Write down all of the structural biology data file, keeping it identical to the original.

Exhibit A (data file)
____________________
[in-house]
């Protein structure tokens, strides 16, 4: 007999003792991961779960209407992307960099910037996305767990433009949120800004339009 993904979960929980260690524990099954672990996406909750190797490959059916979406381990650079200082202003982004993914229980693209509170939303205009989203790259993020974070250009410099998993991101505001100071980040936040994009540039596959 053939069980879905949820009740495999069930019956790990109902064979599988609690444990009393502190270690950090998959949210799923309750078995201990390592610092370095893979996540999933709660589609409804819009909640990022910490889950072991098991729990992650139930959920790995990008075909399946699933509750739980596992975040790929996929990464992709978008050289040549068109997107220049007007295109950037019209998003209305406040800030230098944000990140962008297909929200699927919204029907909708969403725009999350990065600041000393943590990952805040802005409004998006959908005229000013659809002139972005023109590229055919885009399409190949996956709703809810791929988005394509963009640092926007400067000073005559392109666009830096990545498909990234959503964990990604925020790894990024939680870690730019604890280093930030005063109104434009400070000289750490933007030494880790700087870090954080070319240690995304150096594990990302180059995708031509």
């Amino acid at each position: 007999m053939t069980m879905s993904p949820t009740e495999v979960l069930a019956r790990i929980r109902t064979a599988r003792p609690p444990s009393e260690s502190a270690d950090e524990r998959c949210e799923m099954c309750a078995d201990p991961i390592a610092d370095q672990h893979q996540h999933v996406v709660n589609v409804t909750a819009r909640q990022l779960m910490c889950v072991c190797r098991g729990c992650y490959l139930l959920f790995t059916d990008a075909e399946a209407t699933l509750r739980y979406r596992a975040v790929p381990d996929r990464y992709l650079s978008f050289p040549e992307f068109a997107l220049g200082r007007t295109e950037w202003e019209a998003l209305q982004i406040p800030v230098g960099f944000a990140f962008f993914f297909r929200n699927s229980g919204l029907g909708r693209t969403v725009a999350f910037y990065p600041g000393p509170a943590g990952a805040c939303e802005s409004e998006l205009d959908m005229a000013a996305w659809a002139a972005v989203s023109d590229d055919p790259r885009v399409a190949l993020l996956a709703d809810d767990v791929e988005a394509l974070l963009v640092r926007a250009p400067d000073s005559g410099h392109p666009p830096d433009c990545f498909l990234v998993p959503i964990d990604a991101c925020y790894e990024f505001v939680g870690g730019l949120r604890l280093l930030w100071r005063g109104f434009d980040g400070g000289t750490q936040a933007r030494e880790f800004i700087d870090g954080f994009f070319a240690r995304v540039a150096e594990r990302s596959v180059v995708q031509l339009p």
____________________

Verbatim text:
[in-house]
């Protein structure tokens, strides 16, 4: 007999003792991961779960209407992307960099910037996305767990433009949120800004339009 993904979960929980260690524990099954672990996406909750190797490959059916979406381990650079200082202003982004993914229980693209509170939303205009989203790259993020974070250009410099998993991101505001100071980040936040994009540039596959 053939069980879905949820009740495999069930019956790990109902064979599988609690444990009393502190270690950090998959949210799923309750078995201990390592610092370095893979996540999933709660589609409804819009909640990022910490889950072991098991729990992650139930959920790995990008075909399946699933509750739980596992975040790929996929990464992709978008050289040549068109997107220049007007295109950037019209998003209305406040800030230098944000990140962008297909929200699927919204029907909708969403725009999350990065600041000393943590990952805040802005409004998006959908005229000013659809002139972005023109590229055919885009399409190949996956709703809810791929988005394509963009640092926007400067000073005559392109666009830096990545498909990234959503964990990604925020790894990024939680870690730019604890280093930030005063109104434009400070000289750490933007030494880790700087870090954080070319240690995304150096594990990302180059995708031509």
């Amino acid at each position: 007999m053939t069980m879905s993904p949820t009740e495999v979960l069930a019956r790990i929980r109902t064979a599988r003792p609690p444990s009393e260690s502190a270690d950090e524990r998959c949210e799923m099954c309750a078995d201990p991961i390592a610092d370095q672990h893979q996540h999933v996406v709660n589609v409804t909750a819009r909640q990022l779960m910490c889950v072991c190797r098991g729990c992650y490959l139930l959920f790995t059916d990008a075909e399946a209407t699933l509750r739980y979406r596992a975040v790929p381990d996929r990464y992709l650079s978008f050289p040549e992307f068109a997107l220049g200082r007007t295109e950037w202003e019209a998003l209305q982004i406040p800030v230098g960099f944000a990140f962008f993914f297909r929200n699927s229980g919204l029907g909708r693209t969403v725009a999350f910037y990065p600041g000393p509170a943590g990952a805040c939303e802005s409004e998006l205009d959908m005229a000013a996305w659809a002139a972005v989203s023109d590229d055919p790259r885009v399409a190949l993020l996956a709703d809810d767990v791929e988005a394509l974070l963009v640092r926007a250009p400067d000073s005559g410099h392109p666009p830096d433009c990545f498909l990234v998993p959503i964990d990604a991101c925020y790894e990024f505001v939680g870690g730019l949120r604890l280093l930030w100071r005063g109104f434009d980040g400070g000289t750490q936040a933007r030494e880790f800004i700087d870090g954080f994009f070319a240690r995304v540039a150096e594990r990302s596959v180059v995708q031509l339009p």